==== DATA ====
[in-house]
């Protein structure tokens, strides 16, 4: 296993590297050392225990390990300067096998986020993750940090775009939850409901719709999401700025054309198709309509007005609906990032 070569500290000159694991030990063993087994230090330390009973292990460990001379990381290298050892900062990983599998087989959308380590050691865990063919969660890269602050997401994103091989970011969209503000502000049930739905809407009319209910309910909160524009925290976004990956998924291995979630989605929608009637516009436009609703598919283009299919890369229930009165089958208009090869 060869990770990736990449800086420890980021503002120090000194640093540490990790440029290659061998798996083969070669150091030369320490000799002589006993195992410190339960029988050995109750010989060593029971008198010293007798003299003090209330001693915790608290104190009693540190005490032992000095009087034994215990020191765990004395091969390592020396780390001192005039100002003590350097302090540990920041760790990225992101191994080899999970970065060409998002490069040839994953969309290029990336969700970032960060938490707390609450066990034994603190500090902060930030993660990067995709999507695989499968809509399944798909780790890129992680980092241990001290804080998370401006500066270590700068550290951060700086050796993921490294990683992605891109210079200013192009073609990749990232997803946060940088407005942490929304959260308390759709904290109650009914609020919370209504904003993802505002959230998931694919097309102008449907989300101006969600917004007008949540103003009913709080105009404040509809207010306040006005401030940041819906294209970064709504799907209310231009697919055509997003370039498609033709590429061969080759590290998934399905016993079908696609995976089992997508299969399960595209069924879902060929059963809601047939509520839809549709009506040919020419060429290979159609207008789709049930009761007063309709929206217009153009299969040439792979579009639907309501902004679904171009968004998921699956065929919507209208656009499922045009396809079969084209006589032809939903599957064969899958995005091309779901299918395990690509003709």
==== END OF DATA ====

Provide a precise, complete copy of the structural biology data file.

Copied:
[in-house]
């Protein structure tokens, strides 16, 4: 296993590297050392225990390990300067096998986020993750940090775009939850409901719709999401700025054309198709309509007005609906990032 070569500290000159694991030990063993087994230090330390009973292990460990001379990381290298050892900062990983599998087989959308380590050691865990063919969660890269602050997401994103091989970011969209503000502000049930739905809407009319209910309910909160524009925290976004990956998924291995979630989605929608009637516009436009609703598919283009299919890369229930009165089958208009090869 060869990770990736990449800086420890980021503002120090000194640093540490990790440029290659061998798996083969070669150091030369320490000799002589006993195992410190339960029988050995109750010989060593029971008198010293007798003299003090209330001693915790608290104190009693540190005490032992000095009087034994215990020191765990004395091969390592020396780390001192005039100002003590350097302090540990920041760790990225992101191994080899999970970065060409998002490069040839994953969309290029990336969700970032960060938490707390609450066990034994603190500090902060930030993660990067995709999507695989499968809509399944798909780790890129992680980092241990001290804080998370401006500066270590700068550290951060700086050796993921490294990683992605891109210079200013192009073609990749990232997803946060940088407005942490929304959260308390759709904290109650009914609020919370209504904003993802505002959230998931694919097309102008449907989300101006969600917004007008949540103003009913709080105009404040509809207010306040006005401030940041819906294209970064709504799907209310231009697919055509997003370039498609033709590429061969080759590290998934399905016993079908696609995976089992997508299969399960595209069924879902060929059963809601047939509520839809549709009506040919020419060429290979159609207008789709049930009761007063309709929206217009153009299969040439792979579009639907309501902004679904171009968004998921699956065929919507209208656009499922045009396809079969084209006589032809939903599957064969899958995005091309779901299918395990690509003709």